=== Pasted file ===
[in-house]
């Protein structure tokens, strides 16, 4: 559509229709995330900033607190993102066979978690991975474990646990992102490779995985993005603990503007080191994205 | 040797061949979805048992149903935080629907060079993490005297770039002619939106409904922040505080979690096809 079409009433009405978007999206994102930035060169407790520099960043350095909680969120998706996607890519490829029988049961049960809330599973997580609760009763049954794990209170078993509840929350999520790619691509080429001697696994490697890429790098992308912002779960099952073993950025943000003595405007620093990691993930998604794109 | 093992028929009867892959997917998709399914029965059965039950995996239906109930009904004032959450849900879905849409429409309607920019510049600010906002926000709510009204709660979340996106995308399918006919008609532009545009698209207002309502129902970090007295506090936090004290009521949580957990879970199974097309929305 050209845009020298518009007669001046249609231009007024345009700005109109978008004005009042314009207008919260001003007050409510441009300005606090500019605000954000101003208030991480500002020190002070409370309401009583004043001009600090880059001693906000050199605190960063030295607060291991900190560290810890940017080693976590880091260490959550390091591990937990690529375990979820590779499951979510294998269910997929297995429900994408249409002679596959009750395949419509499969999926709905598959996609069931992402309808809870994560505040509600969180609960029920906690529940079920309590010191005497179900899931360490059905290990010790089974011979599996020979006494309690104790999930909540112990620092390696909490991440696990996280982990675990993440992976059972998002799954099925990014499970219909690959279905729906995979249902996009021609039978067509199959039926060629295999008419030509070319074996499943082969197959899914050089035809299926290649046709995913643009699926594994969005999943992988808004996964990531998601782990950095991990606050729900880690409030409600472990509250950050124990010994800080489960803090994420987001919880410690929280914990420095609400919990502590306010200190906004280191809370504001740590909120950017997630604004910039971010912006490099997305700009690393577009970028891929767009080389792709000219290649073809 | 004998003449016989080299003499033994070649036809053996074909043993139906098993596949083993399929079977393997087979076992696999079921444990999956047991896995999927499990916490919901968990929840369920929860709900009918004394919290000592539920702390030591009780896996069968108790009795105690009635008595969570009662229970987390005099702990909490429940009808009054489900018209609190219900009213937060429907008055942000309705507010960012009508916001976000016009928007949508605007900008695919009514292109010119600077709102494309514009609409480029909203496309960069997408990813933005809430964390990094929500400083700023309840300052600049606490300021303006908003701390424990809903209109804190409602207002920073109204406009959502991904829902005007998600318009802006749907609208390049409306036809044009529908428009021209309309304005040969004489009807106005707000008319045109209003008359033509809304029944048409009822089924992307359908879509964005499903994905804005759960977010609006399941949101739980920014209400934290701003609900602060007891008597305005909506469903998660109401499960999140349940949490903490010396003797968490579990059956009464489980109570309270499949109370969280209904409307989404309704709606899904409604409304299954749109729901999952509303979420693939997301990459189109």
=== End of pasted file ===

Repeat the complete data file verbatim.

[in-house]
């Protein structure tokens, strides 16, 4: 559509229709995330900033607190993102066979978690991975474990646990992102490779995985993005603990503007080191994205 | 040797061949979805048992149903935080629907060079993490005297770039002619939106409904922040505080979690096809 079409009433009405978007999206994102930035060169407790520099960043350095909680969120998706996607890519490829029988049961049960809330599973997580609760009763049954794990209170078993509840929350999520790619691509080429001697696994490697890429790098992308912002779960099952073993950025943000003595405007620093990691993930998604794109 | 093992028929009867892959997917998709399914029965059965039950995996239906109930009904004032959450849900879905849409429409309607920019510049600010906002926000709510009204709660979340996106995308399918006919008609532009545009698209207002309502129902970090007295506090936090004290009521949580957990879970199974097309929305 050209845009020298518009007669001046249609231009007024345009700005109109978008004005009042314009207008919260001003007050409510441009300005606090500019605000954000101003208030991480500002020190002070409370309401009583004043001009600090880059001693906000050199605190960063030295607060291991900190560290810890940017080693976590880091260490959550390091591990937990690529375990979820590779499951979510294998269910997929297995429900994408249409002679596959009750395949419509499969999926709905598959996609069931992402309808809870994560505040509600969180609960029920906690529940079920309590010191005497179900899931360490059905290990010790089974011979599996020979006494309690104790999930909540112990620092390696909490991440696990996280982990675990993440992976059972998002799954099925990014499970219909690959279905729906995979249902996009021609039978067509199959039926060629295999008419030509070319074996499943082969197959899914050089035809299926290649046709995913643009699926594994969005999943992988808004996964990531998601782990950095991990606050729900880690409030409600472990509250950050124990010994800080489960803090994420987001919880410690929280914990420095609400919990502590306010200190906004280191809370504001740590909120950017997630604004910039971010912006490099997305700009690393577009970028891929767009080389792709000219290649073809 | 004998003449016989080299003499033994070649036809053996074909043993139906098993596949083993399929079977393997087979076992696999079921444990999956047991896995999927499990916490919901968990929840369920929860709900009918004394919290000592539920702390030591009780896996069968108790009795105690009635008595969570009662229970987390005099702990909490429940009808009054489900018209609190219900009213937060429907008055942000309705507010960012009508916001976000016009928007949508605007900008695919009514292109010119600077709102494309514009609409480029909203496309960069997408990813933005809430964390990094929500400083700023309840300052600049606490300021303006908003701390424990809903209109804190409602207002920073109204406009959502991904829902005007998600318009802006749907609208390049409306036809044009529908428009021209309309304005040969004489009807106005707000008319045109209003008359033509809304029944048409009822089924992307359908879509964005499903994905804005759960977010609006399941949101739980920014209400934290701003609900602060007891008597305005909506469903998660109401499960999140349940949490903490010396003797968490579990059956009464489980109570309270499949109370969280209904409307989404309704709606899904409604409304299954749109729901999952509303979420693939997301990459189109």